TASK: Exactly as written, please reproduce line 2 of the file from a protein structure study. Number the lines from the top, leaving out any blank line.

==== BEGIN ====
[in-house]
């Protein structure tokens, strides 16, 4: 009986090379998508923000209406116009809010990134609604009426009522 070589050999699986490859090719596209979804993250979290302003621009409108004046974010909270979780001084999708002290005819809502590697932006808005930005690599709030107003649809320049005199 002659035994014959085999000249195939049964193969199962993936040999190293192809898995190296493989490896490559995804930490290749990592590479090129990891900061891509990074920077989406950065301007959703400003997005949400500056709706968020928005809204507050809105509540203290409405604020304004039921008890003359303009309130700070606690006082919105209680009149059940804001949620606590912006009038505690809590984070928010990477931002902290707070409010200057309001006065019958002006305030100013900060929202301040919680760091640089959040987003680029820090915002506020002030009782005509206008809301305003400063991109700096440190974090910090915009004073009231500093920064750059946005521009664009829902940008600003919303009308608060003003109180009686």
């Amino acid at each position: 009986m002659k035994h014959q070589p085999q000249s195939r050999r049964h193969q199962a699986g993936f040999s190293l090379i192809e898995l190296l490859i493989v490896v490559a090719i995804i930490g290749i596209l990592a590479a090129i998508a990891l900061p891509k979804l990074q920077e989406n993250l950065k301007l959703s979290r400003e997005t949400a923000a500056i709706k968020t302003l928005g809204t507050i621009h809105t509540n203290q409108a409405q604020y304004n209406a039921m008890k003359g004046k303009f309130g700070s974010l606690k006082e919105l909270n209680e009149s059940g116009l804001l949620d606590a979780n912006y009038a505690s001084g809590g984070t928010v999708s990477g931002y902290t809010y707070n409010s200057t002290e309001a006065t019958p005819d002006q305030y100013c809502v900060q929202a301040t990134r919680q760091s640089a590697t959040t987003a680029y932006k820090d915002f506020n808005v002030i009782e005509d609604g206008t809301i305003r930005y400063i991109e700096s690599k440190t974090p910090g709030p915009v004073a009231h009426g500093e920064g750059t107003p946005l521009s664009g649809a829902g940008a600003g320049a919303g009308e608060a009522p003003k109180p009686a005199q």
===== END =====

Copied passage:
């Protein structure tokens, strides 16, 4: 009986090379998508923000209406116009809010990134609604009426009522 070589050999699986490859090719596209979804993250979290302003621009409108004046974010909270979780001084999708002290005819809502590697932006808005930005690599709030107003649809320049005199 002659035994014959085999000249195939049964193969199962993936040999190293192809898995190296493989490896490559995804930490290749990592590479090129990891900061891509990074920077989406950065301007959703400003997005949400500056709706968020928005809204507050809105509540203290409405604020304004039921008890003359303009309130700070606690006082919105209680009149059940804001949620606590912006009038505690809590984070928010990477931002902290707070409010200057309001006065019958002006305030100013900060929202301040919680760091640089959040987003680029820090915002506020002030009782005509206008809301305003400063991109700096440190974090910090915009004073009231500093920064750059946005521009664009829902940008600003919303009308608060003003109180009686």